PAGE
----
18. A computer-readable medium of instructions, comprising:
means for setting a timer for a predetermined interval;
means for waiting the predetermined interval for a link heartbeat packet;
means for resetting the timer to the predetermined interval whenever a valid packet is received; and
means for changing the status of the communication link to a failure mode when the timer expires.
19. The computer-readable medium of instructions of claim 18, further comprising means for changing the status of the communication link to failure mode after a predetermined number of consecutive invalid packets are received.
20. The computer-readable medium of instructions, comprising:
means for creating a trunk port of redundant ports;
means for performing a link integrity check on each of the redundant ports;
means for updating a media access control table when a port failure is detected; and
means for mapping traffic for a failed port to a working port.
21. The computer-readable medium of instructions of claim 20 further comprising:
means for updating the media access control table when a valid packet is received by the failed port.
22. The computer-readable medium of instructions of claim 20, the means for performing further comprising:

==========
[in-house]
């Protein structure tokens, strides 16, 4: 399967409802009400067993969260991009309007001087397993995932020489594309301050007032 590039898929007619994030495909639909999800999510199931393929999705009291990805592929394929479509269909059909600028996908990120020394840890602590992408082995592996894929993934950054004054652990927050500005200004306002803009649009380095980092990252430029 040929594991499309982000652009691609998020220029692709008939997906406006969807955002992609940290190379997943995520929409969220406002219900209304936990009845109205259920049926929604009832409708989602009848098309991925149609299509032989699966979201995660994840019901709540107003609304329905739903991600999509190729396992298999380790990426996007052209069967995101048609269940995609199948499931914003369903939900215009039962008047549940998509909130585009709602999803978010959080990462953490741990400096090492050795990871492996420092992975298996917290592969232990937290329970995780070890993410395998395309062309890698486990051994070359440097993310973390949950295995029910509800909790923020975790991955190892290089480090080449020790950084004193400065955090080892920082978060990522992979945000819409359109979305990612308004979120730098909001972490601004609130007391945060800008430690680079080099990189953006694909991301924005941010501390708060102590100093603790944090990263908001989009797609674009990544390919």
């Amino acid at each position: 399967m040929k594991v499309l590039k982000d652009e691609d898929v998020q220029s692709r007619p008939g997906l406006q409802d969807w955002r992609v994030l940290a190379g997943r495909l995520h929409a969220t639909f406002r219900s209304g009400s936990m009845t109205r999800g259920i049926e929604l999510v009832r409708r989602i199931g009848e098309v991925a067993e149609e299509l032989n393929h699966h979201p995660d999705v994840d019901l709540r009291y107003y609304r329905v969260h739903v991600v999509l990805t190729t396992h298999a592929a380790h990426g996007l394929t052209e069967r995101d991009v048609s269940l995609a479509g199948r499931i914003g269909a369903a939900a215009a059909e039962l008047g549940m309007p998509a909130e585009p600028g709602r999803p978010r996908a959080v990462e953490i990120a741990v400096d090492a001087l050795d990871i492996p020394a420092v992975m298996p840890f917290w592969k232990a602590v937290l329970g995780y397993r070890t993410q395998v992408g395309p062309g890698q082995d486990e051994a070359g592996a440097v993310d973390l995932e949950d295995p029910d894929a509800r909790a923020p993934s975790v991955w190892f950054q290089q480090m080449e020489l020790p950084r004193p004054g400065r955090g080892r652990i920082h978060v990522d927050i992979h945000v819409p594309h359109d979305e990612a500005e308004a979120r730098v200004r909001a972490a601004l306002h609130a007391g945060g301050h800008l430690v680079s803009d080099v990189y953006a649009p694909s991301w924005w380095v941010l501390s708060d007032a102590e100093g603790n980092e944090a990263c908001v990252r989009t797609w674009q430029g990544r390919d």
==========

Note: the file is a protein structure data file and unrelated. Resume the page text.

means for setting a timer for a predetermined interval;
means for waiting the predetermined interval for a link heartbeat packet;
means for resetting the timer to the predetermined interval whenever a valid packet is received; and
means for changing the status of the communication link to a failure mode when the timer expires.
23. The computer-readable medium of instructions of claim 22, the means for performing further comprising means for changing the status of the communication link to failure mode after a predetermined number of consecutive invalid packets are received.
24. A computer-readable medium of instructions, comprising:
means for performing a link integrity check for each link coupled to the switch fabric board; and
means for enabling a link failover mode upon failure of a link integrity check, the steps of the link failover mode comprising
means for sending link failure data to at least one other switch fabric board,
means for updating a media access control table with link failure data, and
means for mapping a failed port to a redirect port.
25. The computer-readable medium of instructions of claim 24, the means for performing further comprising:
means for setting a timer for a predetermined interval;
means for waiting the predetermined interval for a link heartbeat packet;
means for resetting the timer to the predetermined interval whenever a valid packet is received; and
means for changing the status of the communication link to a failure mode when the timer expires.
26. The computer-readable medium of instructions of claim 25, the means for performing further comprising means for changing the status of the communication link to failure mode after a predetermined number of consecutive invalid packets are received.